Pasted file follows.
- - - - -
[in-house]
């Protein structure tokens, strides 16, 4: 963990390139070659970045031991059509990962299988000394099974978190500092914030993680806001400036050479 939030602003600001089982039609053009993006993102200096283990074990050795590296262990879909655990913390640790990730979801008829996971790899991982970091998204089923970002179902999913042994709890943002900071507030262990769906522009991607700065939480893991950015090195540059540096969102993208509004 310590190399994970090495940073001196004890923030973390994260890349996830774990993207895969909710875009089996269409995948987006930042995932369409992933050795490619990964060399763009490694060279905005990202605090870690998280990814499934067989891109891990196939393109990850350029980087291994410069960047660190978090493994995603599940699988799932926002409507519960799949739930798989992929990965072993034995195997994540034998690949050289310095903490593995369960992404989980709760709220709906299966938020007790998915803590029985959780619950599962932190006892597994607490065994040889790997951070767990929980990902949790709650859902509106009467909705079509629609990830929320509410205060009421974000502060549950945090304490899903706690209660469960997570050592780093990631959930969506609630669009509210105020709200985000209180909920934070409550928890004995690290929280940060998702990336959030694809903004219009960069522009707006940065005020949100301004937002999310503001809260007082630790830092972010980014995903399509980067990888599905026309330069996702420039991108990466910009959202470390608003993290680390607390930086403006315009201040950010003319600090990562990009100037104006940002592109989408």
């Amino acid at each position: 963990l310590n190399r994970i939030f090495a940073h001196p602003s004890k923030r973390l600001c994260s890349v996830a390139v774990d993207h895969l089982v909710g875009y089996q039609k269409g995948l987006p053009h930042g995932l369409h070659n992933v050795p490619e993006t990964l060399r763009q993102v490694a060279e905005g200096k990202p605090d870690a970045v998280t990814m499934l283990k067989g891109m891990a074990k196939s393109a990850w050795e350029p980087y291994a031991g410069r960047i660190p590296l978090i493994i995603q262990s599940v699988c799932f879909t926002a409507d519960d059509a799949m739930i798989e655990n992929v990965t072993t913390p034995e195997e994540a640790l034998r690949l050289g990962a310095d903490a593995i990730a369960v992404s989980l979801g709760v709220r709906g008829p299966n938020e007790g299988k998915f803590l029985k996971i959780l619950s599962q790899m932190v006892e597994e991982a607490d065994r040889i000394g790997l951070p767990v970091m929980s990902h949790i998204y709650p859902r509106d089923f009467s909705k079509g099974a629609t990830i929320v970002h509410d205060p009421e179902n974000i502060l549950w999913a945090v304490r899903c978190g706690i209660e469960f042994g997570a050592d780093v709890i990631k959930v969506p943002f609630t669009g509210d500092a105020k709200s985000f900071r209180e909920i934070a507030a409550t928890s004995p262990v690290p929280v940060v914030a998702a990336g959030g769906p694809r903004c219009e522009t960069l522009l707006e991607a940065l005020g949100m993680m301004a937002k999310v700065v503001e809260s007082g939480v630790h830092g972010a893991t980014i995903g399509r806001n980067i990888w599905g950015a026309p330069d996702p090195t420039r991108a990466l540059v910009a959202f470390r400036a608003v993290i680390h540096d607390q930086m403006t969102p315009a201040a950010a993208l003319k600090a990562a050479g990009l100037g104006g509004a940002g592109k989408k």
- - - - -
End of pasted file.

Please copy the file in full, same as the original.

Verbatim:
[in-house]
């Protein structure tokens, strides 16, 4: 963990390139070659970045031991059509990962299988000394099974978190500092914030993680806001400036050479 939030602003600001089982039609053009993006993102200096283990074990050795590296262990879909655990913390640790990730979801008829996971790899991982970091998204089923970002179902999913042994709890943002900071507030262990769906522009991607700065939480893991950015090195540059540096969102993208509004 310590190399994970090495940073001196004890923030973390994260890349996830774990993207895969909710875009089996269409995948987006930042995932369409992933050795490619990964060399763009490694060279905005990202605090870690998280990814499934067989891109891990196939393109990850350029980087291994410069960047660190978090493994995603599940699988799932926002409507519960799949739930798989992929990965072993034995195997994540034998690949050289310095903490593995369960992404989980709760709220709906299966938020007790998915803590029985959780619950599962932190006892597994607490065994040889790997951070767990929980990902949790709650859902509106009467909705079509629609990830929320509410205060009421974000502060549950945090304490899903706690209660469960997570050592780093990631959930969506609630669009509210105020709200985000209180909920934070409550928890004995690290929280940060998702990336959030694809903004219009960069522009707006940065005020949100301004937002999310503001809260007082630790830092972010980014995903399509980067990888599905026309330069996702420039991108990466910009959202470390608003993290680390607390930086403006315009201040950010003319600090990562990009100037104006940002592109989408």
């Amino acid at each position: 963990l310590n190399r994970i939030f090495a940073h001196p602003s004890k923030r973390l600001c994260s890349v996830a390139v774990d993207h895969l089982v909710g875009y089996q039609k269409g995948l987006p053009h930042g995932l369409h070659n992933v050795p490619e993006t990964l060399r763009q993102v490694a060279e905005g200096k990202p605090d870690a970045v998280t990814m499934l283990k067989g891109m891990a074990k196939s393109a990850w050795e350029p980087y291994a031991g410069r960047i660190p590296l978090i493994i995603q262990s599940v699988c799932f879909t926002a409507d519960d059509a799949m739930i798989e655990n992929v990965t072993t913390p034995e195997e994540a640790l034998r690949l050289g990962a310095d903490a593995i990730a369960v992404s989980l979801g709760v709220r709906g008829p299966n938020e007790g299988k998915f803590l029985k996971i959780l619950s599962q790899m932190v006892e597994e991982a607490d065994r040889i000394g790997l951070p767990v970091m929980s990902h949790i998204y709650p859902r509106d089923f009467s909705k079509g099974a629609t990830i929320v970002h509410d205060p009421e179902n974000i502060l549950w999913a945090v304490r899903c978190g706690i209660e469960f042994g997570a050592d780093v709890i990631k959930v969506p943002f609630t669009g509210d500092a105020k709200s985000f900071r209180e909920i934070a507030a409550t928890s004995p262990v690290p929280v940060v914030a998702a990336g959030g769906p694809r903004c219009e522009t960069l522009l707006e991607a940065l005020g949100m993680m301004a937002k999310v700065v503001e809260s007082g939480v630790h830092g972010a893991t980014i995903g399509r806001n980067i990888w599905g950015a026309p330069d996702p090195t420039r991108a990466l540059v910009a959202f470390r400036a608003v993290i680390h540096d607390q930086m403006t969102p315009a201040a950010a993208l003319k600090a990562a050479g990009l100037g104006g509004a940002g592109k989408k």